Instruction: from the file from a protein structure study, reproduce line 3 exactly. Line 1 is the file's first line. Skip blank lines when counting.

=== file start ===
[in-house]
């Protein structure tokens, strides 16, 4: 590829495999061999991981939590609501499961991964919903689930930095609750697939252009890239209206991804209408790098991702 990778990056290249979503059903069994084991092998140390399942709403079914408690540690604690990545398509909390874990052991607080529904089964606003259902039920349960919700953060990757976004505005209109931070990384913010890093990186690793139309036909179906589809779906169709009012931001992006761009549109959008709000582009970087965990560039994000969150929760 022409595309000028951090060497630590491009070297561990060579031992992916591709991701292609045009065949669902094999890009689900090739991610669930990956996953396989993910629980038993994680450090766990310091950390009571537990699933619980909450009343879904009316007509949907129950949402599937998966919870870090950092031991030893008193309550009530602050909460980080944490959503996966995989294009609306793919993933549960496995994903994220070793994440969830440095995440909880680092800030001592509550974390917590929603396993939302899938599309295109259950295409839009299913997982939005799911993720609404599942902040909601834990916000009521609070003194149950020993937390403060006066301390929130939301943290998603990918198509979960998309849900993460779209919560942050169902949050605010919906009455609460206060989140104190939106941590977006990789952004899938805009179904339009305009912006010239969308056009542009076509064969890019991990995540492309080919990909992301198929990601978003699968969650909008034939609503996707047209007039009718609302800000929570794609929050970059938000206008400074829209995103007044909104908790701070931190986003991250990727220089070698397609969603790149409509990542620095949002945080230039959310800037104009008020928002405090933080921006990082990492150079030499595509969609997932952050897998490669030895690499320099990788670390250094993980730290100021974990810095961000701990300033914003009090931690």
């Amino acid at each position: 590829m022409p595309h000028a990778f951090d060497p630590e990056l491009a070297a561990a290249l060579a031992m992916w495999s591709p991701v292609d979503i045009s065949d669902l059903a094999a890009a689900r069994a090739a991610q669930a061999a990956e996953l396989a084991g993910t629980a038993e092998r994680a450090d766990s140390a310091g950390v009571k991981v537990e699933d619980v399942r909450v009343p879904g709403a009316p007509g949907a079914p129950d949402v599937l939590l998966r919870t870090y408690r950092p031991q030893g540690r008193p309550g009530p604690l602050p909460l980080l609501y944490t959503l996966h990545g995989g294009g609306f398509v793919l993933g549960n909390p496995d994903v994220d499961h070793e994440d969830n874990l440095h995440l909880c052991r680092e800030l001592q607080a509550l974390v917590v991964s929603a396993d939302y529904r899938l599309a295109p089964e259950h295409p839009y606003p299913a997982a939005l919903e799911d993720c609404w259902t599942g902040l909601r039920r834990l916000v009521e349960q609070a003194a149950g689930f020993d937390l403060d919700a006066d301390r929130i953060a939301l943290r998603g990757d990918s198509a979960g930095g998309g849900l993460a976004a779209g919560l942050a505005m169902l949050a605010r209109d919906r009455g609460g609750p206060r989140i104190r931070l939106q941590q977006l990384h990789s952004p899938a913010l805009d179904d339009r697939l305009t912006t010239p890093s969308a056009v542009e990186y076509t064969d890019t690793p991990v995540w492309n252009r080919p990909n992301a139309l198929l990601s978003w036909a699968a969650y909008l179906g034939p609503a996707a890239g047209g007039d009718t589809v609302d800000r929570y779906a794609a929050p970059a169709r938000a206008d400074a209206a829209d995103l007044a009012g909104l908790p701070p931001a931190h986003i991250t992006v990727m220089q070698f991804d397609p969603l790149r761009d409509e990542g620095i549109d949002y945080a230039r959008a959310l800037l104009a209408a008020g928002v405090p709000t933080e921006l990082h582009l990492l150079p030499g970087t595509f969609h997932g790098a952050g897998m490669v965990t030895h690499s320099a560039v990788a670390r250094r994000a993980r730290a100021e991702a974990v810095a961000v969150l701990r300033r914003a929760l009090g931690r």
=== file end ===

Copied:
């Amino acid at each position: 590829m022409p595309h000028a990778f951090d060497p630590e990056l491009a070297a561990a290249l060579a031992m992916w495999s591709p991701v292609d979503i045009s065949d669902l059903a094999a890009a689900r069994a090739a991610q669930a061999a990956e996953l396989a084991g993910t629980a038993e092998r994680a450090d766990s140390a310091g950390v009571k991981v537990e699933d619980v399942r909450v009343p879904g709403a009316p007509g949907a079914p129950d949402v599937l939590l998966r919870t870090y408690r950092p031991q030893g540690r008193p309550g009530p604690l602050p909460l980080l609501y944490t959503l996966h990545g995989g294009g609306f398509v793919l993933g549960n909390p496995d994903v994220d499961h070793e994440d969830n874990l440095h995440l909880c052991r680092e800030l001592q607080a509550l974390v917590v991964s929603a396993d939302y529904r899938l599309a295109p089964e259950h295409p839009y606003p299913a997982a939005l919903e799911d993720c609404w259902t599942g902040l909601r039920r834990l916000v009521e349960q609070a003194a149950g689930f020993d937390l403060d919700a006066d301390r929130i953060a939301l943290r998603g990757d990918s198509a979960g930095g998309g849900l993460a976004a779209g919560l942050a505005m169902l949050a605010r209109d919906r009455g609460g609750p206060r989140i104190r931070l939106q941590q977006l990384h990789s952004p899938a913010l805009d179904d339009r697939l305009t912006t010239p890093s969308a056009v542009e990186y076509t064969d890019t690793p991990v995540w492309n252009r080919p990909n992301a139309l198929l990601s978003w036909a699968a969650y909008l179906g034939p609503a996707a890239g047209g007039d009718t589809v609302d800000r929570y779906a794609a929050p970059a169709r938000a206008d400074a209206a829209d995103l007044a009012g909104l908790p701070p931001a931190h986003i991250t992006v990727m220089q070698f991804d397609p969603l790149r761009d409509e990542g620095i549109d949002y945080a230039r959008a959310l800037l104009a209408a008020g928002v405090p709000t933080e921006l990082h582009l990492l150079p030499g970087t595509f969609h997932g790098a952050g897998m490669v965990t030895h690499s320099a560039v990788a670390r250094r994000a993980r730290a100021e991702a974990v810095a961000v969150l701990r300033r914003a929760l009090g931690r």